How to Disagree with Your Boss Without Losing Your Job
Denene Brox | for HotJobs
You’re at your weekly staff meeting, and you’ve just presented your brilliant idea on how to boost productivity and save money. But then your boss shoots down your idea with a vague reason or two. You know you’re right and your boss is wrong. So should you remain quiet or stand up for your idea?
Joseph Grenny, a coauthor of “Crucial Confrontations: Tools for Talking When the Stakes Are High,” says that with the right set of skills, you can respectfully disagree with your boss, without damaging the relationship—and without risking your job. Here are some tips:
First, recognize that your opinion counts. “The ability to master crucial conversations is vitally important in the workplace,” says Grenny. “Those who have difficulty confronting others negatively impact their organization.”
Emily Bennington, a coauthor of “Effective Immediately: How to Fit In, Stand Out, and Move Up at Your First Real Job,” agrees that learning how to speak up is vital to success. “As you move up in your career, it’s important to understand how to handle difficult conversations,” says Bennington. “The sooner we can all learn to solve problems rationally through mature dialogue, the better.”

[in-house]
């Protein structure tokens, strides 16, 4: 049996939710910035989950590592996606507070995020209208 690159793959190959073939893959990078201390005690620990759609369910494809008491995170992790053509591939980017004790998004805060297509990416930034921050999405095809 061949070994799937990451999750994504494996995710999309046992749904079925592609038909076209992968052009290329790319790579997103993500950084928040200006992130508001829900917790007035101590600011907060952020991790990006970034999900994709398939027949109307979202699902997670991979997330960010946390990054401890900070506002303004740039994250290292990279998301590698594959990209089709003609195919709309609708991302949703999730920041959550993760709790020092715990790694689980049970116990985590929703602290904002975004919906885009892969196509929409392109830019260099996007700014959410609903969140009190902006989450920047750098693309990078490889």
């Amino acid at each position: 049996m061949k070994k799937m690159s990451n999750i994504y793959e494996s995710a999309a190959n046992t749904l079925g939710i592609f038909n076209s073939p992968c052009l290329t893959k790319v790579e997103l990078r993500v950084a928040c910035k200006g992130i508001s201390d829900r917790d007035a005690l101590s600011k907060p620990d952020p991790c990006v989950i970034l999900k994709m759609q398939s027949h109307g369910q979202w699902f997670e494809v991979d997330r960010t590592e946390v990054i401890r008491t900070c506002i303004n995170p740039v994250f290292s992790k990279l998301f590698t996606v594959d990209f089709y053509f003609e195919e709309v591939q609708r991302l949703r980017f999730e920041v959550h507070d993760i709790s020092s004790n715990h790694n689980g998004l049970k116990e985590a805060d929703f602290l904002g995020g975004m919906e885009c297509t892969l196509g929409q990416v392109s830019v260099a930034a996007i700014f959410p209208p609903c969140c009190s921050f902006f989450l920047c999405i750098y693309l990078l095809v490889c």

Make sure your concern is “boss-worthy”
While being assertive is important, don’t bring every little issue to your boss—be selective.
“When bosses are bombarded with interpersonal issues between colleagues, they feel like they are babysitting more than leading. Always try to resolve issues with your colleagues before running to the boss,” says Grenny.
Larger concerns that impact your performance or the performance of the organization are boss-worthy, as are times when you need to own up to a mistake.
“Always tell your boss when you’ve made a mistake that could potentially damage a relationship with a customer or client,” says Bennington. “A good boss would rather hear about a problem before it becomes a fire.”